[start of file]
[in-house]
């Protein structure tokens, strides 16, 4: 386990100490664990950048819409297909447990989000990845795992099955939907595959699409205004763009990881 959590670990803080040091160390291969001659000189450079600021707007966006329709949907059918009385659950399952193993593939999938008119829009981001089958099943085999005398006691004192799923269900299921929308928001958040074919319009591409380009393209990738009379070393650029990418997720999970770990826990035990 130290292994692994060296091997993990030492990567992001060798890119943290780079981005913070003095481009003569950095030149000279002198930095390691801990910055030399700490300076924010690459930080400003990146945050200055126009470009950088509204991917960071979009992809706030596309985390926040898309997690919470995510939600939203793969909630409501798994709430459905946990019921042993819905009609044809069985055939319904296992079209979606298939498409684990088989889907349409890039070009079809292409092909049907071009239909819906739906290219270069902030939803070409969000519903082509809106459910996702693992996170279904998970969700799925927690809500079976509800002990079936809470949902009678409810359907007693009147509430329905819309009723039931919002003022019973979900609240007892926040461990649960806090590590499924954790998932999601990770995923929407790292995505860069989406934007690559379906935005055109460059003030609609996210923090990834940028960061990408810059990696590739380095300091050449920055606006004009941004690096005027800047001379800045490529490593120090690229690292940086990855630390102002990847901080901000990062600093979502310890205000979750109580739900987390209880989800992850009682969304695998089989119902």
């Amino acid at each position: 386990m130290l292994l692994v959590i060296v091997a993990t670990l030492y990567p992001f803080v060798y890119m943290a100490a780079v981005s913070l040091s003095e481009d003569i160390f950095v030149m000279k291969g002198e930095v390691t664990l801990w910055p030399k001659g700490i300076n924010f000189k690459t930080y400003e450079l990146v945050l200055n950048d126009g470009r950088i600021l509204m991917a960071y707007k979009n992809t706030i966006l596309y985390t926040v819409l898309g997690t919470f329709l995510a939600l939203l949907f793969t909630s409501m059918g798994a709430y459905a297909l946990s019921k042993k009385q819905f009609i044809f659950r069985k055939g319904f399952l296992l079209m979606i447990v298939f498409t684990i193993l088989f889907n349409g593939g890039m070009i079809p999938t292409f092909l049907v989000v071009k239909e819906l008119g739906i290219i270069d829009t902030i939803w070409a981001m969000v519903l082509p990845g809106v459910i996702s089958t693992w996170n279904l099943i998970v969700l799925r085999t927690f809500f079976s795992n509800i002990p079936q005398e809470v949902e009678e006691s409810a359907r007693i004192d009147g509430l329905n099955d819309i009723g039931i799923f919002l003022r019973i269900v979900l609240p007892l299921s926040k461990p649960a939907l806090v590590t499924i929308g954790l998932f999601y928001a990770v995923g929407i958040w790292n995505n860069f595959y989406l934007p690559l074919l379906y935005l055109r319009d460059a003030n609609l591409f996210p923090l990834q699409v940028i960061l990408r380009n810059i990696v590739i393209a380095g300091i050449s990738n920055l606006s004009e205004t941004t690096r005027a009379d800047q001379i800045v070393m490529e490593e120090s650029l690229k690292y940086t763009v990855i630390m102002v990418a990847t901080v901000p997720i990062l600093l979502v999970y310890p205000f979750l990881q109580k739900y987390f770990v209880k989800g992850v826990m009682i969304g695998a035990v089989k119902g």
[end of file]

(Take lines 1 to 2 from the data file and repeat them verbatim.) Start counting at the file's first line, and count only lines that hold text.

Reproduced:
[in-house]
């Protein structure tokens, strides 16, 4: 386990100490664990950048819409297909447990989000990845795992099955939907595959699409205004763009990881 959590670990803080040091160390291969001659000189450079600021707007966006329709949907059918009385659950399952193993593939999938008119829009981001089958099943085999005398006691004192799923269900299921929308928001958040074919319009591409380009393209990738009379070393650029990418997720999970770990826990035990 130290292994692994060296091997993990030492990567992001060798890119943290780079981005913070003095481009003569950095030149000279002198930095390691801990910055030399700490300076924010690459930080400003990146945050200055126009470009950088509204991917960071979009992809706030596309985390926040898309997690919470995510939600939203793969909630409501798994709430459905946990019921042993819905009609044809069985055939319904296992079209979606298939498409684990088989889907349409890039070009079809292409092909049907071009239909819906739906290219270069902030939803070409969000519903082509809106459910996702693992996170279904998970969700799925927690809500079976509800002990079936809470949902009678409810359907007693009147509430329905819309009723039931919002003022019973979900609240007892926040461990649960806090590590499924954790998932999601990770995923929407790292995505860069989406934007690559379906935005055109460059003030609609996210923090990834940028960061990408810059990696590739380095300091050449920055606006004009941004690096005027800047001379800045490529490593120090690229690292940086990855630390102002990847901080901000990062600093979502310890205000979750109580739900987390209880989800992850009682969304695998089989119902």